Feeds

Whizz for Atoms: inside Intel's next netbook generation

Picking up the 'Pine Trail'

Secure remote control for conventional and virtual desktops

Smartphones won't seriously be contenders for Intel chippery until the 32nm 'Medfield' ships some time in 2011. Medfield, incidentally, uses the smaller process to cram the I/O into the processor package in a system-on-a-chip design. That aside, it's essentially a Linfield die-shrink containing a - smaller this time - Bonnell CPU core. We'd expect the 32nm version of Diamondville/Pine Trail to be the same.

Intel Atom - Moorestown evolution

Cutting power: the move to 32nm Atoms

Back to Pine Trail, and Intel will only say its TDP will be lower than the version currently on sale. That - the 945GSE chipset combines with either the 1.6GHz N270 or the 1.66GHz N280 - consumes 8W.

We can say The Pineview/Tiger Point combo will consume 7W when the processor's clocked at 1.67GHz. We've seen slides indicating Pineview will have 512KB of L2 cache on board. So does Diamondville, which suggests that just as Lincroft is an existing Silverthorne with added northbridge bits, so Pineview is Diamondville plus said.

Whether Pine Trail will come to market with a 1.66GHz clock speed remains to be seen, but that's certainly what the most recent roadmaps suggest. Intel may trade that 1W-lower TDP for a higher clock speed, but we suspect it will primarily pitch Pine Trail on its graphics performance, as Nvidia is trying to do with its Atom-oriented chipset, Ion. Intel, for now, isn't saying. It all depends on whether punters value battery life more than performance, or vice versa. Since it's netbooks we're talking about, the former seems more likely.

Intel Atom - Moorestown evolution

Intel used to talk about a >10x idle power reduction

Battery life will certainly be a driver for Moorestown which will have a thermal envelope of 1.5-2W, but its usage model delivers a "scenario power" average consumption of 0.3W. Idling it consumes just 20mW, apparently. That's delivered by power-gating Lincroft's cores, allowing them to be turned off entirely. There's a cost - the time taken to power up a core and restock its cache memories - but the power savings overall should boost battery life considerably, Intel reckons.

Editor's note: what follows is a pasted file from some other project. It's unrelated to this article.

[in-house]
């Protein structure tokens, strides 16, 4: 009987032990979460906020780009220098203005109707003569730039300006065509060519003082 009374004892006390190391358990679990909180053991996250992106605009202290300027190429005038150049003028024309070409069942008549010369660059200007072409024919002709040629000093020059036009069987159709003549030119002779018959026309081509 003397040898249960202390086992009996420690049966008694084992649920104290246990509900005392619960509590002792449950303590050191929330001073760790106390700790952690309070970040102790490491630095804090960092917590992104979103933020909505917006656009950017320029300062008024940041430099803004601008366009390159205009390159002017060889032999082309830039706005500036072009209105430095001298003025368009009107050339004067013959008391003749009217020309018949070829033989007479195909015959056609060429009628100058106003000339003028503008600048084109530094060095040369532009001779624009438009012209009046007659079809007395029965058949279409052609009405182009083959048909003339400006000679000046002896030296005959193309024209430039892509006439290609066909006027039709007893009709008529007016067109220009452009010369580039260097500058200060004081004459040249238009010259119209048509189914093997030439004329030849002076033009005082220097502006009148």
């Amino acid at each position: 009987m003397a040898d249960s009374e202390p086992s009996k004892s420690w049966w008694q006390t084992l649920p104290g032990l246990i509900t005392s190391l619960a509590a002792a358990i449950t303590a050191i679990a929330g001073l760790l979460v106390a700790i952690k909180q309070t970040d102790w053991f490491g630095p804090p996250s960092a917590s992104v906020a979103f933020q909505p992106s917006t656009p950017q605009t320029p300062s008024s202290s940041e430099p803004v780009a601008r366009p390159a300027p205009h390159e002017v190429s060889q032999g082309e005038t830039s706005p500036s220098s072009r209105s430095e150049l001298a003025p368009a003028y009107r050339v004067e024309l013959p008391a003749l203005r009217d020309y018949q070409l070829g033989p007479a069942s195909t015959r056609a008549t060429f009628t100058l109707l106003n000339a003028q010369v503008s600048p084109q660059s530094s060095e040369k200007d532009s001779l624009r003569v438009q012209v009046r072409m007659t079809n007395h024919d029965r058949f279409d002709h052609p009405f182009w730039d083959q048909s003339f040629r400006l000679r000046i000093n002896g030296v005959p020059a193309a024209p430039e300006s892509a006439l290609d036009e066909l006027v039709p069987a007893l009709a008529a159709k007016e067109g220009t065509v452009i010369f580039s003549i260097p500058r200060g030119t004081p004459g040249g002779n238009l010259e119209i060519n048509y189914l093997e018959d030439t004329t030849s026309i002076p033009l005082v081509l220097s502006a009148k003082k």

Eight hours, it says, with an always-on wireless connection.

5 things you didn’t know about cloud backup

Whitepapers

Implementing global e-invoicing with guaranteed legal certainty
Explaining the role local tax compliance plays in successful supply chain management and e-business and how leading global brands are addressing this.
Endpoint data privacy in the cloud is easier than you think
Innovations in encryption and storage resolve issues of data privacy and key requirements for companies to look for in a solution.
Why cloud backup?
Combining the latest advancements in disk-based backup with secure, integrated, cloud technologies offer organizations fast and assured recovery of their critical enterprise data.
Consolidation: The Foundation for IT Business Transformation
In this whitepaper learn how effective consolidation of IT and business resources can enable multiple, meaningful business benefits.
High Performance for All
While HPC is not new, it has traditionally been seen as a specialist area – is it now geared up to meet more mainstream requirements?